Reviewer Guidlines
    A good review is supportive, constructive, thoughtful, and fair. It identifies both strengths and weaknesses, and offers concrete.

A bad review is superficial, nasty, petty, self-serving, or arrogant. It indulges the reviewer’s biases with no justification. It focuses exclusively on weaknesses and offers no specific suggestions for improvement.
    While reviewing a manuscript, reviewers are requested to consider following points:

1 Why the study was conducted?
2 Why the subject title is important to be explored?
3 How the authors have conducted the task?
4 Are the procedures and comments of the task suitable and adequate?
5 What is outcome of the task, the authors have declared?
6 Are the findings clearly described in the manuscript?
7 How advanced knowledge of the field is stated in the manuscript?
8 How well the authors have placed their findings within the context of ongoing scholarly inquiry about this topic?
9 Have authors answered the above questions and can you detect the logic consistently from the opening paragraphs to the conclusion?
10 Is groundwork satisfactory and clearly laid to guide readers into the topic that is being addressed in opening paragraph?

    Reviewers should focus on following points:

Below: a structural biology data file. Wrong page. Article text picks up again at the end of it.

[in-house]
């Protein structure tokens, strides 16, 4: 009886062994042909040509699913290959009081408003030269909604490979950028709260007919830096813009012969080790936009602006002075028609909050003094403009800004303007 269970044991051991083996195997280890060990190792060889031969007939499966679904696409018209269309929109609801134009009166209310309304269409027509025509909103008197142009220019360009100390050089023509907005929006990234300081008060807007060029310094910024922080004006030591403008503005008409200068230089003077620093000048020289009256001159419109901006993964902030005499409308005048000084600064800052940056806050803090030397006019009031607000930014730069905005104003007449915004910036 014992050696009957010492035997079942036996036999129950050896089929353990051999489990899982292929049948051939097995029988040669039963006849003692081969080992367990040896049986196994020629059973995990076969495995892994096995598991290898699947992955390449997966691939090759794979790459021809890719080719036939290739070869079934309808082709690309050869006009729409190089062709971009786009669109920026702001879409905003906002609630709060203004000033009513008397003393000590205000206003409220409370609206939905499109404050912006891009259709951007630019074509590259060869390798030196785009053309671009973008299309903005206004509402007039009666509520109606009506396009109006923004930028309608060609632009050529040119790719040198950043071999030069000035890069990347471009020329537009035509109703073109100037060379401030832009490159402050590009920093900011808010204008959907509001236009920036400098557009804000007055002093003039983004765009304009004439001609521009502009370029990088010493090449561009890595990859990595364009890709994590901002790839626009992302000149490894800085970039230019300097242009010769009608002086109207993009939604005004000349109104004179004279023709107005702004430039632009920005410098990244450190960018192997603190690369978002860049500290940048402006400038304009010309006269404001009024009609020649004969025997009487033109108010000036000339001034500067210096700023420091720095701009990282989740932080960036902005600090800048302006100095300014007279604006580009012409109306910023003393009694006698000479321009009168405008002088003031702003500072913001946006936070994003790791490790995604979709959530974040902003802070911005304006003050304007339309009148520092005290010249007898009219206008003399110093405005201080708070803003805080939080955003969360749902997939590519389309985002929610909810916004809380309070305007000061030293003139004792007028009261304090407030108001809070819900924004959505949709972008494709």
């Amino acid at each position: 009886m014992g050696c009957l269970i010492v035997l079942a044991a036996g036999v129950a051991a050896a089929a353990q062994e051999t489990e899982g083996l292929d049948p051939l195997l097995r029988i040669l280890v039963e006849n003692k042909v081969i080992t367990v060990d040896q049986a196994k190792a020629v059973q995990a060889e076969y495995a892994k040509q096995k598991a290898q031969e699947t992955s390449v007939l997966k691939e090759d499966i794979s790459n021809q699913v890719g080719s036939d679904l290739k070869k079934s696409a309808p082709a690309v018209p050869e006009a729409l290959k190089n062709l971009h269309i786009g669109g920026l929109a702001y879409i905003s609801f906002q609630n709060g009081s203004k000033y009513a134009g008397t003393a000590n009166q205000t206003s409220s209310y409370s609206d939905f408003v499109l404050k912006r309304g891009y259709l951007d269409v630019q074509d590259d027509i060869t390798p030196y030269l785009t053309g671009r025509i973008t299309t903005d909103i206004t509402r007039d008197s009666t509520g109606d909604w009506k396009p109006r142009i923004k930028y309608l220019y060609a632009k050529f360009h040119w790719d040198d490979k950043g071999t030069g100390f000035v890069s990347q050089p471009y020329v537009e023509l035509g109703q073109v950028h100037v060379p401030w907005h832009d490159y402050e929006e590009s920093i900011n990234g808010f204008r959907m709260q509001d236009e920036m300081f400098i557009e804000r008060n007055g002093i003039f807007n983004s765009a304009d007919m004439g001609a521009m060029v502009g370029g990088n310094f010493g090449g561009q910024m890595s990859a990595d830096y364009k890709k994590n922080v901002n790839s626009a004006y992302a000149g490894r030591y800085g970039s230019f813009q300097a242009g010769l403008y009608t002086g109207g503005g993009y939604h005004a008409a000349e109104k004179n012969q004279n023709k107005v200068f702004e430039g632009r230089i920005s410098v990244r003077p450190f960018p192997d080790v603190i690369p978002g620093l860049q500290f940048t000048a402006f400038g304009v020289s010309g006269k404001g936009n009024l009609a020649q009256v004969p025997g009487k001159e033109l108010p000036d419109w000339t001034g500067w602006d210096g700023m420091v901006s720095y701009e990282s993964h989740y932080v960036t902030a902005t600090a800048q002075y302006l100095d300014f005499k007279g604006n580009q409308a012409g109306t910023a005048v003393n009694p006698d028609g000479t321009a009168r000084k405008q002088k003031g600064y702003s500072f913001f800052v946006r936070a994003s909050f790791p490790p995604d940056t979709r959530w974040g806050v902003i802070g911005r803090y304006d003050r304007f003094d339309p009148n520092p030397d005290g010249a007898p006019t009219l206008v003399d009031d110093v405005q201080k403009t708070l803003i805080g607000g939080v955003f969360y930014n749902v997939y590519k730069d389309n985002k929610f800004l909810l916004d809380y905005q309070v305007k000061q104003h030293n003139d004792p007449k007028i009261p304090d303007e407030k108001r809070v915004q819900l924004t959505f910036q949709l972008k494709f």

1 Do the results tell a story—taking the reader from the research questions posed earlier to their answers in the data? Is the logic clear?
2 Are the tables and figures clear and summarized? Can the major findings easily be read by themselves or additional information should be provided? Are the authors’ tables consistent with the format of currently accepted norms regarding data presentation? Are the tables and/or figures necessary?
3 Is undigested data obscured rather than advance the cumulative development of knowledge in the subject field?
4 Are the results presented both statistically and substantively meaningful?
    Your evaluation to the editor about following points (a) Rejected for this journal? (b) Does it show sufficient promise for revision, should be clearly demonstrated in your review to encourage the authors to invest significant time and energy in revision for this journal. Your bottom-line advice to the editor is crucial. Make a decision; state it clearly in your remarks to the editor in the space provided. Remember that not all of the articles submitted to a journal will be published.

    Reasons to reject a manuscript:

1 The issues have already been addressed in prior studies
2 The data have been collected in such a way as to preclude useful investigation 3. The manuscript is not ready for publication—it is incomplete, in the improper format, or error-ridden  
.  Most rejected articles do find a home in other journals. Don’t tease authors with hopes for publication in the PJS.
Note: The names of the reviewers will be added at the end of the journal.


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